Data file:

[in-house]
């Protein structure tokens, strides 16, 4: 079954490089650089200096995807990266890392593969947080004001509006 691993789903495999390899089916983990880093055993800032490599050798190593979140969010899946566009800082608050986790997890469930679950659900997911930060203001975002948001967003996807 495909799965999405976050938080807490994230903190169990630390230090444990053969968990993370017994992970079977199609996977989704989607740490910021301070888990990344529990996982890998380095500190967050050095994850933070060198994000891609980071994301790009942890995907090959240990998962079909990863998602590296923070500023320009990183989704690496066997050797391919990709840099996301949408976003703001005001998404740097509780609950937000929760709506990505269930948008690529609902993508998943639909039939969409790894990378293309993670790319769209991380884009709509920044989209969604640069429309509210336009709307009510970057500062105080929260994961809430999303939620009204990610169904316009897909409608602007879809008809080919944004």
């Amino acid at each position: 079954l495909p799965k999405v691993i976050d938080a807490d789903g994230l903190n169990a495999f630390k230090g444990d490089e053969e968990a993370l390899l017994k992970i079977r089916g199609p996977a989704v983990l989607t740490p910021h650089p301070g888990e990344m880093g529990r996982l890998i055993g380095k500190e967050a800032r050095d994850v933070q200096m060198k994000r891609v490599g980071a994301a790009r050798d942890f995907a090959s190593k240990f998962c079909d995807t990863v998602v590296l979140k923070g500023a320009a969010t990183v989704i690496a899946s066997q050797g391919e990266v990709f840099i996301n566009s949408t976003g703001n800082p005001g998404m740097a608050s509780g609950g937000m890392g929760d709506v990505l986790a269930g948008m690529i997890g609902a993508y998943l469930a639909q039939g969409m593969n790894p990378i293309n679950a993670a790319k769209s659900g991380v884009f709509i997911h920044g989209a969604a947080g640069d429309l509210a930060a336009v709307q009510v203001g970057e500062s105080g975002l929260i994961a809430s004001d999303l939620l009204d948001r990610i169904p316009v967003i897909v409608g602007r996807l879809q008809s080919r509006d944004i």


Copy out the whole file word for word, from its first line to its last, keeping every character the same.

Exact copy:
[in-house]
């Protein structure tokens, strides 16, 4: 079954490089650089200096995807990266890392593969947080004001509006 691993789903495999390899089916983990880093055993800032490599050798190593979140969010899946566009800082608050986790997890469930679950659900997911930060203001975002948001967003996807 495909799965999405976050938080807490994230903190169990630390230090444990053969968990993370017994992970079977199609996977989704989607740490910021301070888990990344529990996982890998380095500190967050050095994850933070060198994000891609980071994301790009942890995907090959240990998962079909990863998602590296923070500023320009990183989704690496066997050797391919990709840099996301949408976003703001005001998404740097509780609950937000929760709506990505269930948008690529609902993508998943639909039939969409790894990378293309993670790319769209991380884009709509920044989209969604640069429309509210336009709307009510970057500062105080929260994961809430999303939620009204990610169904316009897909409608602007879809008809080919944004």
């Amino acid at each position: 079954l495909p799965k999405v691993i976050d938080a807490d789903g994230l903190n169990a495999f630390k230090g444990d490089e053969e968990a993370l390899l017994k992970i079977r089916g199609p996977a989704v983990l989607t740490p910021h650089p301070g888990e990344m880093g529990r996982l890998i055993g380095k500190e967050a800032r050095d994850v933070q200096m060198k994000r891609v490599g980071a994301a790009r050798d942890f995907a090959s190593k240990f998962c079909d995807t990863v998602v590296l979140k923070g500023a320009a969010t990183v989704i690496a899946s066997q050797g391919e990266v990709f840099i996301n566009s949408t976003g703001n800082p005001g998404m740097a608050s509780g609950g937000m890392g929760d709506v990505l986790a269930g948008m690529i997890g609902a993508y998943l469930a639909q039939g969409m593969n790894p990378i293309n679950a993670a790319k769209s659900g991380v884009f709509i997911h920044g989209a969604a947080g640069d429309l509210a930060a336009v709307q009510v203001g970057e500062s105080g975002l929260i994961a809430s004001d999303l939620l009204d948001r990610i169904p316009v967003i897909v409608g602007r996807l879809q008809s080919r509006d944004i």